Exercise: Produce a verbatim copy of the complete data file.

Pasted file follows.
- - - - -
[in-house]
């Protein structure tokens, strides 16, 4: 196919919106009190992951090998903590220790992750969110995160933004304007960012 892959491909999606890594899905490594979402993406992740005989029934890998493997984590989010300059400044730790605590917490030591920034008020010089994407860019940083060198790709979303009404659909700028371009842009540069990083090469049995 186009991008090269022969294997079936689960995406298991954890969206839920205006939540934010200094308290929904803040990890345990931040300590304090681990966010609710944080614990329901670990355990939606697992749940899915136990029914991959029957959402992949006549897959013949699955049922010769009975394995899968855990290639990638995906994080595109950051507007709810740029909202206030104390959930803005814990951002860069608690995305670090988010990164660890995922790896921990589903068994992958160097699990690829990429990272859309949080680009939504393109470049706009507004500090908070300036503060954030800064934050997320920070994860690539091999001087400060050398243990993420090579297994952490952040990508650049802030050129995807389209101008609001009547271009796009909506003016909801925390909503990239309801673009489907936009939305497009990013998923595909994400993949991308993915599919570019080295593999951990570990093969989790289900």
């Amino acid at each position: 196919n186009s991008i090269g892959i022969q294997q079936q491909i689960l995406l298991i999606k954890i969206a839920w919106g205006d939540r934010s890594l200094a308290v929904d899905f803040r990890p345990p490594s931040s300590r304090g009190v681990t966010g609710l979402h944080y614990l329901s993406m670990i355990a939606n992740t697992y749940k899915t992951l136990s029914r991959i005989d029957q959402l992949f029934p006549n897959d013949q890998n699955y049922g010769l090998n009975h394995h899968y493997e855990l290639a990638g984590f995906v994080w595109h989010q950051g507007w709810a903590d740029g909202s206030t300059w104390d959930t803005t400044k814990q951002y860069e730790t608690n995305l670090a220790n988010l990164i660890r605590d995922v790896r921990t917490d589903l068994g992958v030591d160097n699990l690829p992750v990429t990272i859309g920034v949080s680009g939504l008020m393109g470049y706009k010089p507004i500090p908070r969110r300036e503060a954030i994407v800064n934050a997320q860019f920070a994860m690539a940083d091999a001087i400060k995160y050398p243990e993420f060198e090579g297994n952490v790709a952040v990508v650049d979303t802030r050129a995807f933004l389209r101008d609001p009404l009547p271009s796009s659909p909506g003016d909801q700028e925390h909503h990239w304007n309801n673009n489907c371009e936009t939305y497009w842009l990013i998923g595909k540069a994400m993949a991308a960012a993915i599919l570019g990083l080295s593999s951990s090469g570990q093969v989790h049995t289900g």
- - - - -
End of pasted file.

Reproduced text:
[in-house]
């Protein structure tokens, strides 16, 4: 196919919106009190992951090998903590220790992750969110995160933004304007960012 892959491909999606890594899905490594979402993406992740005989029934890998493997984590989010300059400044730790605590917490030591920034008020010089994407860019940083060198790709979303009404659909700028371009842009540069990083090469049995 186009991008090269022969294997079936689960995406298991954890969206839920205006939540934010200094308290929904803040990890345990931040300590304090681990966010609710944080614990329901670990355990939606697992749940899915136990029914991959029957959402992949006549897959013949699955049922010769009975394995899968855990290639990638995906994080595109950051507007709810740029909202206030104390959930803005814990951002860069608690995305670090988010990164660890995922790896921990589903068994992958160097699990690829990429990272859309949080680009939504393109470049706009507004500090908070300036503060954030800064934050997320920070994860690539091999001087400060050398243990993420090579297994952490952040990508650049802030050129995807389209101008609001009547271009796009909506003016909801925390909503990239309801673009489907936009939305497009990013998923595909994400993949991308993915599919570019080295593999951990570990093969989790289900």
């Amino acid at each position: 196919n186009s991008i090269g892959i022969q294997q079936q491909i689960l995406l298991i999606k954890i969206a839920w919106g205006d939540r934010s890594l200094a308290v929904d899905f803040r990890p345990p490594s931040s300590r304090g009190v681990t966010g609710l979402h944080y614990l329901s993406m670990i355990a939606n992740t697992y749940k899915t992951l136990s029914r991959i005989d029957q959402l992949f029934p006549n897959d013949q890998n699955y049922g010769l090998n009975h394995h899968y493997e855990l290639a990638g984590f995906v994080w595109h989010q950051g507007w709810a903590d740029g909202s206030t300059w104390d959930t803005t400044k814990q951002y860069e730790t608690n995305l670090a220790n988010l990164i660890r605590d995922v790896r921990t917490d589903l068994g992958v030591d160097n699990l690829p992750v990429t990272i859309g920034v949080s680009g939504l008020m393109g470049y706009k010089p507004i500090p908070r969110r300036e503060a954030i994407v800064n934050a997320q860019f920070a994860m690539a940083d091999a001087i400060k995160y050398p243990e993420f060198e090579g297994n952490v790709a952040v990508v650049d979303t802030r050129a995807f933004l389209r101008d609001p009404l009547p271009s796009s659909p909506g003016d909801q700028e925390h909503h990239w304007n309801n673009n489907c371009e936009t939305y497009w842009l990013i998923g595909k540069a994400m993949a991308a960012a993915i599919l570019g990083l080295s593999s951990s090469g570990q093969v989790h049995t289900g």